This is a remarkable, if rhetorical, question, suggesting a perspective on the past even more radical than Hradilek and Trešnák's finger-pointing: your membership in a group made you responsible for its worst crimes. It's the same iron logic that was enforced by the Communists throughout their forty years in power. It also claims amnesia to the public cleansings--like the lustration law and Cibulka's lists--that have sought, for better or worse, to weed former Communists out of positions of authority. Of course, every Czech who lived through the Communist regime must make his or her own reckoning. And Kundera seems mistaken, at best, in the fervor with which he cloaks his silence in the mantle of art. He may be damaging his legacy more by refusing to discuss that chapter of his and Dvorácek's lives--assuming he has anything to add--than he would by talking about it. But given the malignant tone of the debate, it's unsurprising that he has withdrawn, as one of his friends told a Czech newspaper, to write his last novel.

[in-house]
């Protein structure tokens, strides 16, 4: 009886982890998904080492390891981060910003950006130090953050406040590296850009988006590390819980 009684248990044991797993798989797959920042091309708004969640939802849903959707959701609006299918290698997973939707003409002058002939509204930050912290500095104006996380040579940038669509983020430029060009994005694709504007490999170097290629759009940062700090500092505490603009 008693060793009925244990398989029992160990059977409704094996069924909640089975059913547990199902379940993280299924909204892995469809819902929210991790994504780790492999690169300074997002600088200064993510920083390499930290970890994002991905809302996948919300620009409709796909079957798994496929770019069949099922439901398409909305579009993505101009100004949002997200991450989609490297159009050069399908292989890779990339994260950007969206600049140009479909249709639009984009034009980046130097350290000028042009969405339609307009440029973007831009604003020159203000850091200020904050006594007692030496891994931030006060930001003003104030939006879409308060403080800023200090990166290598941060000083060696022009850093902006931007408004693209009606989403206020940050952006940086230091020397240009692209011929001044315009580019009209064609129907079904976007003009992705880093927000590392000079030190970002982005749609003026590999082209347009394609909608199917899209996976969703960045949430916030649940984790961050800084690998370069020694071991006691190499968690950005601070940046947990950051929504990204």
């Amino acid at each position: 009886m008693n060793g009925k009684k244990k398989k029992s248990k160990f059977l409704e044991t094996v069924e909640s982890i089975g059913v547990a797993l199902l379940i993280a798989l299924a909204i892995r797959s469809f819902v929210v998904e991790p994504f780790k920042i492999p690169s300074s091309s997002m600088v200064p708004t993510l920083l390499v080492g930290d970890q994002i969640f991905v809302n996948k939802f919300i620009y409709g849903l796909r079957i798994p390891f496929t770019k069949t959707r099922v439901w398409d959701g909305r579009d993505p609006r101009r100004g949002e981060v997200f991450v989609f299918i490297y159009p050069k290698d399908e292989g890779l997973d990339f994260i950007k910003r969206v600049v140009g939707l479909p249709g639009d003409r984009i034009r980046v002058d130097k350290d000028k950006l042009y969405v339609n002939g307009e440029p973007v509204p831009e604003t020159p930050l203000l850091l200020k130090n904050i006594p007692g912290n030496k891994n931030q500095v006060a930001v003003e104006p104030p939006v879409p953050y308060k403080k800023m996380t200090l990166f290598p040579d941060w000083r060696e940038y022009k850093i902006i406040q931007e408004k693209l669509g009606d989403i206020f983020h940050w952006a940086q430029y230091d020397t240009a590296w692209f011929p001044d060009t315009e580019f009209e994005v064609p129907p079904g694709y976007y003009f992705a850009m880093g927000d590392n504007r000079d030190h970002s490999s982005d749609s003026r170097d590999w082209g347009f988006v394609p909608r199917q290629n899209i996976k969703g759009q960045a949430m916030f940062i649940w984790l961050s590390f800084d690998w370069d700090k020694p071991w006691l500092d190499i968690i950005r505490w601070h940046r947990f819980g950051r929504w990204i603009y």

Perhaps the crowning irony of the atonement that Kundera's critics demanded of him last year is how often they seemed to be acting out scenes from his novels. Šime&cka unwittingly echoed a passage from one of the novelist's "airbrushed" works, with the crucial difference being that in Kundera's telling the overwhelming question is turned inward: "I have never voted for anyone's downfall, but I am perfectly aware that this is of questionable merit, since I was deprived of the right to raise my hand." Thus Ludvik, the main character of Kundera's first novel, The Joke, weighs his own guilt: "It's true that I've long tried to convince myself that if I had been in their position I wouldn't have acted as they did, but I'm honest enough to laugh at myself: why would I have been the only one not to raise his hand? Am I the one just man?"